Another well-known cultural gaffe occurred when Pepsi expanded to the China market using the slogan “Pepsi brings you back to life”. What they didn’t realize was that the phrase translated to “Pepsi brings your ancestors back from the grave.”[5] This certainly is not the type of first impression a company wants to make when entering a new market.  

The takeaways should be clear: just because an image or symbol is attractive in one culture does not mean it will be appropriate in another. Also, simply translating text from a source language to a target language does not ensure that a message will attain the level of cultural and technical nuance required to effectively resonate within a specific locale, and at worst, it can lead to a public relations nightmare.

Website localization

In order to project a clear and relevant message to different patient populations, consider localizing your website’s content. Website localization is the process of refining website content through culture, language and flow to provide the most useful and relevant experience for users.[6] It goes beyond simply translating the text into another language and takes into account images, symbols, color preferences and website functionality to ensure they are culturally relevant.

Take, for example, research conducted by Yoast.com, a company that specializes in website optimization. Comparing dentist’s websites in the United States and the Netherlands, it found that the former featured images of smiling individuals with bright white teeth while the latter had almost no such imagery. Culturally, white smiles and bleaching services do not appear to be nearly as important in the Netherlands as they are in the U.S.[7]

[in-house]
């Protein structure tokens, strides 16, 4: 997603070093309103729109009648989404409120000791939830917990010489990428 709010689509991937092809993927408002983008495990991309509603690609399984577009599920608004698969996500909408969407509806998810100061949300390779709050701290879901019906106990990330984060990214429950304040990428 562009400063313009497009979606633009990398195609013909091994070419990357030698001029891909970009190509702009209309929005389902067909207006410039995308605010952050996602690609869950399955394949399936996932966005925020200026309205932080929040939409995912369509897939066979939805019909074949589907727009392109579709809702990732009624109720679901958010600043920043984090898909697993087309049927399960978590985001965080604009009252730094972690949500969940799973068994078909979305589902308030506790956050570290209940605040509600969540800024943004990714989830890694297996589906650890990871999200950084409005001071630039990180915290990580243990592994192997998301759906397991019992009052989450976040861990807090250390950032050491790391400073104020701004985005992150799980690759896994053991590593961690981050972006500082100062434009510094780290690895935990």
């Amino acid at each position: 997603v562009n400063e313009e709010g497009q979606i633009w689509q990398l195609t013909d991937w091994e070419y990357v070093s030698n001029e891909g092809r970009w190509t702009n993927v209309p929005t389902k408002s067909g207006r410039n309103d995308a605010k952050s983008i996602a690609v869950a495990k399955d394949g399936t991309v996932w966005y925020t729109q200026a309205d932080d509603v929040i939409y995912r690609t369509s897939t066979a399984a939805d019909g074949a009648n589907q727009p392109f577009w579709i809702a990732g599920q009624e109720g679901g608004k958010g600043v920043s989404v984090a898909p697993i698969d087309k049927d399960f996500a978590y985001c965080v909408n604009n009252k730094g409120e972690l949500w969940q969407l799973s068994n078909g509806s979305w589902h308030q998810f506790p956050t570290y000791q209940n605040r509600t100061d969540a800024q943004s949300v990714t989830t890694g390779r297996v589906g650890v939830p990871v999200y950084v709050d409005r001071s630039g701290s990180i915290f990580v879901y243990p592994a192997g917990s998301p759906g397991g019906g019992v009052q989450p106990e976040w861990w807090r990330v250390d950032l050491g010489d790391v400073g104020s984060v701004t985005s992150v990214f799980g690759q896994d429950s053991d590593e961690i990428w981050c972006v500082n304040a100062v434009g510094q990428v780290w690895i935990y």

The fact is our cultural background or orientation impacts the way we interpret various elements on a website such as:

Imagery

Art, photographs, icons and symbols are often subjective. Designs that seem attractive to Westerners may be offensive to other cultures. Images of hands positioned using certain gestures, religious symbols and animals can be offensive in some cultures.[8]

Color

How color is interpreted can also vary from culture to culture. In Japan, yellow traditionally signifies bravery and wealth. In Thailand, it is considered a “lucky” color and was associated with the beloved and recently deceased King Bhumibol Adulyadej. In China, on the other hand, the color yellow has negative connotations and is often associated with pornography.[9] Therefore, it is important to research colors and potential conflicts if you are not sure of cultural implications. 

Layout

People in the West usually scan a website from left to right. However, people from Arabic countries read from right to left. If this is one of you target markets, you will need to change the layout of the section that includes the Arabic translation.[10]

Text